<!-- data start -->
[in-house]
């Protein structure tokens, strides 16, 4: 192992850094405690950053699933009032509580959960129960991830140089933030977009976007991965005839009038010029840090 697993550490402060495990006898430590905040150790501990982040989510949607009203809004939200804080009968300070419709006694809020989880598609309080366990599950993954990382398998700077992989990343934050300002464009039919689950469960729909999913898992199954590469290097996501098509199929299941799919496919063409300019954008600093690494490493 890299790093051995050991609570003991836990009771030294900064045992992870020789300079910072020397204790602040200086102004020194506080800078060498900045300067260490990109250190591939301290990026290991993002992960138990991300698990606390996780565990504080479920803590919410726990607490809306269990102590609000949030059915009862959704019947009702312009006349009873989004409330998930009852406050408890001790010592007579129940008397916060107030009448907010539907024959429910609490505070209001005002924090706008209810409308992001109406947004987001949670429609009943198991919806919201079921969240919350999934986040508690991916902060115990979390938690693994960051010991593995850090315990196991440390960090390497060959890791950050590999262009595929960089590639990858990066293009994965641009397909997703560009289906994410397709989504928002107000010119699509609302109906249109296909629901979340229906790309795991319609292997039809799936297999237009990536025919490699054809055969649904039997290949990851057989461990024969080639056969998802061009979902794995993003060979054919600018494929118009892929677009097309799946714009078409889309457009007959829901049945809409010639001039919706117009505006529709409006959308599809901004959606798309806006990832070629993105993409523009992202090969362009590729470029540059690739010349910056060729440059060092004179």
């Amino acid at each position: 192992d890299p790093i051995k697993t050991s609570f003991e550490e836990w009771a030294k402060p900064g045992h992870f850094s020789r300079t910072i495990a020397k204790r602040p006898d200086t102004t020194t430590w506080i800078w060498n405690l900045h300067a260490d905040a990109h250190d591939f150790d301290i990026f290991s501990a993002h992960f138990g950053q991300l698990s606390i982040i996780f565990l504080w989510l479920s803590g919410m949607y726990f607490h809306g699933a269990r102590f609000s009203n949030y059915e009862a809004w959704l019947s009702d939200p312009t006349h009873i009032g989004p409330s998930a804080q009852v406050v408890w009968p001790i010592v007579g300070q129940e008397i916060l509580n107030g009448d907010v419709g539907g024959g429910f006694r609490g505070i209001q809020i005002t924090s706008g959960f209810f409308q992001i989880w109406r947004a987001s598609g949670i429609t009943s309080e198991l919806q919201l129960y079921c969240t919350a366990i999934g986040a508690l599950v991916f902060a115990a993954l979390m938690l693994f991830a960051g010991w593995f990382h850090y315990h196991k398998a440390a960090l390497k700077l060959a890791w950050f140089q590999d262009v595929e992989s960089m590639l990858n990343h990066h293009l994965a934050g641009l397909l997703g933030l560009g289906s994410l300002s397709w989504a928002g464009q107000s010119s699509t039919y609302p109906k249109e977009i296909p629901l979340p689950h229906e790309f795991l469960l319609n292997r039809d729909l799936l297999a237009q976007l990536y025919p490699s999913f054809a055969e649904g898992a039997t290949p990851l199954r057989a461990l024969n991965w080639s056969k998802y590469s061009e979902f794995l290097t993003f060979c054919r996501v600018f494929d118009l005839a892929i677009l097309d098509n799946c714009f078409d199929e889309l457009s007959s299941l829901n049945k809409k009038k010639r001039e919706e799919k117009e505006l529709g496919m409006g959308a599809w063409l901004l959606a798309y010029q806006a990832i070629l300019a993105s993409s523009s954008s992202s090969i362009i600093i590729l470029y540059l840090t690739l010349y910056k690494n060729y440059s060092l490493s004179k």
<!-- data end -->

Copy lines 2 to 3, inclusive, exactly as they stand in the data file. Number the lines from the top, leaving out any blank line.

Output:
């Protein structure tokens, strides 16, 4: 192992850094405690950053699933009032509580959960129960991830140089933030977009976007991965005839009038010029840090 697993550490402060495990006898430590905040150790501990982040989510949607009203809004939200804080009968300070419709006694809020989880598609309080366990599950993954990382398998700077992989990343934050300002464009039919689950469960729909999913898992199954590469290097996501098509199929299941799919496919063409300019954008600093690494490493 890299790093051995050991609570003991836990009771030294900064045992992870020789300079910072020397204790602040200086102004020194506080800078060498900045300067260490990109250190591939301290990026290991993002992960138990991300698990606390996780565990504080479920803590919410726990607490809306269990102590609000949030059915009862959704019947009702312009006349009873989004409330998930009852406050408890001790010592007579129940008397916060107030009448907010539907024959429910609490505070209001005002924090706008209810409308992001109406947004987001949670429609009943198991919806919201079921969240919350999934986040508690991916902060115990979390938690693994960051010991593995850090315990196991440390960090390497060959890791950050590999262009595929960089590639990858990066293009994965641009397909997703560009289906994410397709989504928002107000010119699509609302109906249109296909629901979340229906790309795991319609292997039809799936297999237009990536025919490699054809055969649904039997290949990851057989461990024969080639056969998802061009979902794995993003060979054919600018494929118009892929677009097309799946714009078409889309457009007959829901049945809409010639001039919706117009505006529709409006959308599809901004959606798309806006990832070629993105993409523009992202090969362009590729470029540059690739010349910056060729440059060092004179």
């Amino acid at each position: 192992d890299p790093i051995k697993t050991s609570f003991e550490e836990w009771a030294k402060p900064g045992h992870f850094s020789r300079t910072i495990a020397k204790r602040p006898d200086t102004t020194t430590w506080i800078w060498n405690l900045h300067a260490d905040a990109h250190d591939f150790d301290i990026f290991s501990a993002h992960f138990g950053q991300l698990s606390i982040i996780f565990l504080w989510l479920s803590g919410m949607y726990f607490h809306g699933a269990r102590f609000s009203n949030y059915e009862a809004w959704l019947s009702d939200p312009t006349h009873i009032g989004p409330s998930a804080q009852v406050v408890w009968p001790i010592v007579g300070q129940e008397i916060l509580n107030g009448d907010v419709g539907g024959g429910f006694r609490g505070i209001q809020i005002t924090s706008g959960f209810f409308q992001i989880w109406r947004a987001s598609g949670i429609t009943s309080e198991l919806q919201l129960y079921c969240t919350a366990i999934g986040a508690l599950v991916f902060a115990a993954l979390m938690l693994f991830a960051g010991w593995f990382h850090y315990h196991k398998a440390a960090l390497k700077l060959a890791w950050f140089q590999d262009v595929e992989s960089m590639l990858n990343h990066h293009l994965a934050g641009l397909l997703g933030l560009g289906s994410l300002s397709w989504a928002g464009q107000s010119s699509t039919y609302p109906k249109e977009i296909p629901l979340p689950h229906e790309f795991l469960l319609n292997r039809d729909l799936l297999a237009q976007l990536y025919p490699s999913f054809a055969e649904g898992a039997t290949p990851l199954r057989a461990l024969n991965w080639s056969k998802y590469s061009e979902f794995l290097t993003f060979c054919r996501v600018f494929d118009l005839a892929i677009l097309d098509n799946c714009f078409d199929e889309l457009s007959s299941l829901n049945k809409k009038k010639r001039e919706e799919k117009e505006l529709g496919m409006g959308a599809w063409l901004l959606a798309y010029q806006a990832i070629l300019a993105s993409s523009s954008s992202s090969i362009i600093i590729l470029y540059l840090t690739l010349y910056k690494n060729y440059s060092l490493s004179k």